In June, the couple that teach me Japanese invited me to join them on a trip Izumo Grand Taisha, the oldest shrine in all of Japan. Few foreigners venture out to this part of Japan, largely because there’s not much to see. However, in Izumo, amidst endless rice patties, sits a landmark site in Japanese civilization, dating back until at least the 7th century.
Around ten in the morning my teacher rolled up in his new Lexus, and insisted I sit in the passenger seat; forcing his wife to sit in the back. Since I’m always writhing in pain in my school’s twenty-year old office chair, with my knees scrapping the bottom of my desk, and shins hitting the bar that stretches horizontally ten inches off the ground, the Lexus felt like paradise. (I actually really like my schools. I’m just not always comfortable.) After a four hour drive through lush forests and towering mountains in the Japanese countryside, we were welcomed by throngs of visitors who made the same pilgrimage to this historic site. We walked around the shrines’ ground for almost two hours, just taking in the history, beauty, and craftsmanship of the ancient wooden buildings.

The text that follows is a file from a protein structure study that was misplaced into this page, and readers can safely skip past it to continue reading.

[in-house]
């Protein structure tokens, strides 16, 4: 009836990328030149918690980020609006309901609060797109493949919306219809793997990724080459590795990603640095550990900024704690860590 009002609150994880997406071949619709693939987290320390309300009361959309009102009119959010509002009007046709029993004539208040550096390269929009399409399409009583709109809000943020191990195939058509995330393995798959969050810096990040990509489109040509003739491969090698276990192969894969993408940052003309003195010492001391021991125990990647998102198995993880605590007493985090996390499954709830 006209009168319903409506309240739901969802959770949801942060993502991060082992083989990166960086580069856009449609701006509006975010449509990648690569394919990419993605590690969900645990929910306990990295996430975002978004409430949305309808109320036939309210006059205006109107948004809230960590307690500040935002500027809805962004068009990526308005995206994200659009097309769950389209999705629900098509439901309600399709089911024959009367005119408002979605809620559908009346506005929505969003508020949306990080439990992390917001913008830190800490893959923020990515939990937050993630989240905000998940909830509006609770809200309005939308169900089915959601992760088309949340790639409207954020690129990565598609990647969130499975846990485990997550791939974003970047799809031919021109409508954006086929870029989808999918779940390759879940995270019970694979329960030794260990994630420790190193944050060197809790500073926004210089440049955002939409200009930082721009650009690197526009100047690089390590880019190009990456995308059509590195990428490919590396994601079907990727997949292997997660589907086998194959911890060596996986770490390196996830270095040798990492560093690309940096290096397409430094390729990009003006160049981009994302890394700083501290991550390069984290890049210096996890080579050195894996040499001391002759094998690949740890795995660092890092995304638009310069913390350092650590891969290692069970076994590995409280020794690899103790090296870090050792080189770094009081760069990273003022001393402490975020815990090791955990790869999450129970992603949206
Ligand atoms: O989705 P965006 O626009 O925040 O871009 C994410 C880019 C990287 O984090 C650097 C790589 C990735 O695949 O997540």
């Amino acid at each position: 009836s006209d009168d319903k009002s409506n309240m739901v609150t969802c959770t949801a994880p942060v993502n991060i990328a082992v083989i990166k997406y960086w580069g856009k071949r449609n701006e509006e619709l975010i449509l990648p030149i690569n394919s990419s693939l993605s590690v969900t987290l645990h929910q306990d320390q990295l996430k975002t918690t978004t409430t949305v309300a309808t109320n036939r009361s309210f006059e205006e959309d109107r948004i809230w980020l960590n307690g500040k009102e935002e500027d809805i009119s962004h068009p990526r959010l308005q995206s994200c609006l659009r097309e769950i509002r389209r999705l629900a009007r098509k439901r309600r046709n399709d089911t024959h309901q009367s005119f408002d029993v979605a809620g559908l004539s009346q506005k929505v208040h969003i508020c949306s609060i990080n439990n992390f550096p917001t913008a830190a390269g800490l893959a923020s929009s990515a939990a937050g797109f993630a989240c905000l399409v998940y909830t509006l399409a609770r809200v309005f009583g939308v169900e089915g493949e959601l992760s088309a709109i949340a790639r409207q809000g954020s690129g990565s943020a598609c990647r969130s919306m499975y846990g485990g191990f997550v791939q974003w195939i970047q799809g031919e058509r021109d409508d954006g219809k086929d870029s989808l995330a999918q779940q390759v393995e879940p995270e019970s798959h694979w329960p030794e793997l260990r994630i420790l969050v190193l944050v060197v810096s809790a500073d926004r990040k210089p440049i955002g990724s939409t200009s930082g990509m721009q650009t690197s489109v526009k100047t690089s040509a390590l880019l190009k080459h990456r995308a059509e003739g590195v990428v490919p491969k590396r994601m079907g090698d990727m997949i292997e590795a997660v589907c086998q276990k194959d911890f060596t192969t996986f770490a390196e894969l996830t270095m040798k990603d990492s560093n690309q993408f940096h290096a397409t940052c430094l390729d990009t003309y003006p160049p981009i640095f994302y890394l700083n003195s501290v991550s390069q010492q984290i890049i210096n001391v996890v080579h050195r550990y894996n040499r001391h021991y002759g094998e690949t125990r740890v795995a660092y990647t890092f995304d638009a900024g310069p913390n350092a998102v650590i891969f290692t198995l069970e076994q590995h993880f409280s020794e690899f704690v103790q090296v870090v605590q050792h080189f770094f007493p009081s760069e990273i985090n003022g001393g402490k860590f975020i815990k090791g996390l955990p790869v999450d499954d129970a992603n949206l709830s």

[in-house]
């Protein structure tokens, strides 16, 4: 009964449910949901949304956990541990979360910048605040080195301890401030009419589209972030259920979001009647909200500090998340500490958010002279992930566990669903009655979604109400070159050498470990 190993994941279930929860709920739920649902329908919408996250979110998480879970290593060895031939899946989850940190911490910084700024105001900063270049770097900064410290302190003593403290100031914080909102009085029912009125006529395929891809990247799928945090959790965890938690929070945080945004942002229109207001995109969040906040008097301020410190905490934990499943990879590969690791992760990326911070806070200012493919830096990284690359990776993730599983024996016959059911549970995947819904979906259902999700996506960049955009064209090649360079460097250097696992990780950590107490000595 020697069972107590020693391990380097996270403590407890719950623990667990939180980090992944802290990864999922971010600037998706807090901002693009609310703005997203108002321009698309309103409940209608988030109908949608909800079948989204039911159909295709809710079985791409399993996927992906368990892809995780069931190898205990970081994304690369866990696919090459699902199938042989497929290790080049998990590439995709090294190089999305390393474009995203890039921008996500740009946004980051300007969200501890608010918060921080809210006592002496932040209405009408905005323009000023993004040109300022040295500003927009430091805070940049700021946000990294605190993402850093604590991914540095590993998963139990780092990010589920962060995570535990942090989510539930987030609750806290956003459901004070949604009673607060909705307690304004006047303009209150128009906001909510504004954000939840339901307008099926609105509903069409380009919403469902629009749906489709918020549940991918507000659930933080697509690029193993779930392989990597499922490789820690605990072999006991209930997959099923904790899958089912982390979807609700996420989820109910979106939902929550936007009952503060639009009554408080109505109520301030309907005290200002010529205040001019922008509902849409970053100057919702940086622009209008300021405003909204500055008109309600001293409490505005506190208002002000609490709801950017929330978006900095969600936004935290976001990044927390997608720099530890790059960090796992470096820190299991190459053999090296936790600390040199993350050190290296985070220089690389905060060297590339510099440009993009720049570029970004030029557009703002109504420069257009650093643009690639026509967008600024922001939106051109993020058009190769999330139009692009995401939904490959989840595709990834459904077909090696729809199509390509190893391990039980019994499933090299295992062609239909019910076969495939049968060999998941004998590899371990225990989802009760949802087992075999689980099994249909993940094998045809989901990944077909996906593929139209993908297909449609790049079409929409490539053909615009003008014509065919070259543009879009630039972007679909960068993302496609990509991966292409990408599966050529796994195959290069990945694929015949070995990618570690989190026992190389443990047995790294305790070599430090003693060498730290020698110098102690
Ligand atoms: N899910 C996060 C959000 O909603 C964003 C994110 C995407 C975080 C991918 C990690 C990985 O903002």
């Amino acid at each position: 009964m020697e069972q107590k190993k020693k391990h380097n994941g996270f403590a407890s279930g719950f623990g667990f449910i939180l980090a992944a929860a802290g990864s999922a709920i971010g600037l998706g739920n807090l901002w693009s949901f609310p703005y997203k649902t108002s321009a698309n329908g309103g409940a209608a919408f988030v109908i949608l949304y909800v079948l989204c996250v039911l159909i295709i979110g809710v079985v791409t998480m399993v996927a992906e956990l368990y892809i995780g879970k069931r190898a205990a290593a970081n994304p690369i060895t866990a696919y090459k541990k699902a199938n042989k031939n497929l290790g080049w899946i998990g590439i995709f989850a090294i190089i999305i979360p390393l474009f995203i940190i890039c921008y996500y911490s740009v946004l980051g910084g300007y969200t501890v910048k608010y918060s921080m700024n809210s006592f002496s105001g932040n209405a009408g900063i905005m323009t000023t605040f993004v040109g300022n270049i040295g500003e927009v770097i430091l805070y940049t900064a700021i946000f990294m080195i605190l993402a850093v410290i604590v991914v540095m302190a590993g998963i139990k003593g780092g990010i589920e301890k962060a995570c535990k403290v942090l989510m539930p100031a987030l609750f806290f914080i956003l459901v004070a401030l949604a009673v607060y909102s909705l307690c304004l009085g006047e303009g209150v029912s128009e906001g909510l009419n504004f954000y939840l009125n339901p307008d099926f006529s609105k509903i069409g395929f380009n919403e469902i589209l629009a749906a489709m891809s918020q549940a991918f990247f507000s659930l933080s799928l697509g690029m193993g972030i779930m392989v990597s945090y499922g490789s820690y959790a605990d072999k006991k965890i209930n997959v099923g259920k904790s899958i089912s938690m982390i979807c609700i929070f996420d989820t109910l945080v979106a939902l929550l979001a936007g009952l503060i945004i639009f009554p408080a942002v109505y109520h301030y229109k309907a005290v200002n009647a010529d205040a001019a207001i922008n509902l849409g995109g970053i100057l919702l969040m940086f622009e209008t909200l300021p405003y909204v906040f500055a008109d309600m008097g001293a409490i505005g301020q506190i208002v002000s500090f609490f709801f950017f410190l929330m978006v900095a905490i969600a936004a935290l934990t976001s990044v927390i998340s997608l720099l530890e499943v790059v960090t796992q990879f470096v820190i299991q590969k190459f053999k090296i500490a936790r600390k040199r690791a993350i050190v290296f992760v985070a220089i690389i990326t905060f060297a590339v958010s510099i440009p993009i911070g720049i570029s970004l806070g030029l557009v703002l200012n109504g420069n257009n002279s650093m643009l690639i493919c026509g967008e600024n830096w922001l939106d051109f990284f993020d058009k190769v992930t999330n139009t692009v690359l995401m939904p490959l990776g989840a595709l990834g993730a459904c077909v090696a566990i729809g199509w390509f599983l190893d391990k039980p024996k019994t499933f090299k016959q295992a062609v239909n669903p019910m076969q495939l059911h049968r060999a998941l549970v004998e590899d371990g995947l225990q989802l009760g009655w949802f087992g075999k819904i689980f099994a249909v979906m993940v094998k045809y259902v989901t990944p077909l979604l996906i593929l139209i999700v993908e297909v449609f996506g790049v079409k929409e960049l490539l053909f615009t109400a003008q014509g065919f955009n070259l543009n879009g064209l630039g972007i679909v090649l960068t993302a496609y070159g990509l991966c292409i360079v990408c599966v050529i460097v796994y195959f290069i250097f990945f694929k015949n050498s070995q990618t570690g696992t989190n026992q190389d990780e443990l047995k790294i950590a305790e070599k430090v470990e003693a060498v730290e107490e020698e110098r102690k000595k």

Perched on a small hill, a large tori gate marks the entrance of the shrine. Upon entering, three pine tree lined walkways run parallel to each other en route to the main shrine. My Japanese teacher told me not to walk in the center lane, as it is reserved for the shrines’ deities.
While in front of the shrine, I was instructed to bow twice, clap my hands four times, instead of the normal three, and bow once more; a style only found at Izumo. When I asked why this was different than other shrines, my Japanese teacher informed me that since the deity inshrined at Izumo is responsible for good relationships and marriage, visitors must clap twice for themselves, and twice for their partners.
Perhaps what draws the most attention at Izumo is the massive hanging sacred straw rope in front of the shrine called, a shimenawa. The shimenawa in Izumo is forty-three feet long, and weighs over five tons! Needless to say, its the largest in the world.
After the shrine, we drove about an hour to Matsue, a quiet castle town, and the capital of Shimane prefecture. We checked into the hotel, and then booked it to the harbor to catch our sunset boat ride on Lake Shinji.
That night, I visited the rooftop bath and researched touristy things in Matsue, as I would have a couple hours to myself the following morning. So, on Sunday morning I was out of the hotel by seven. I had two hours to explore, and I was going to make the most of it. After a quick bite to eat at Mister Donut, I was en route for Matsue Castle and an old Samurai neighborhood.
The castle checks in at number two on my list, just ahead of Himeji Castle, but behind Matsuyama Castle. It as quite impressive. In fact, it is the 2nd largest, 3rd tallest, and 6th oldest of the remaining twelve original castles in Japan. And by original, I mean the inside remains completely made of wood and stone. Unlike Osaka Castle, this place was not burned down and converted into a museum. Although, there are some museum quality artifacts on display inside, like full samurai body armor.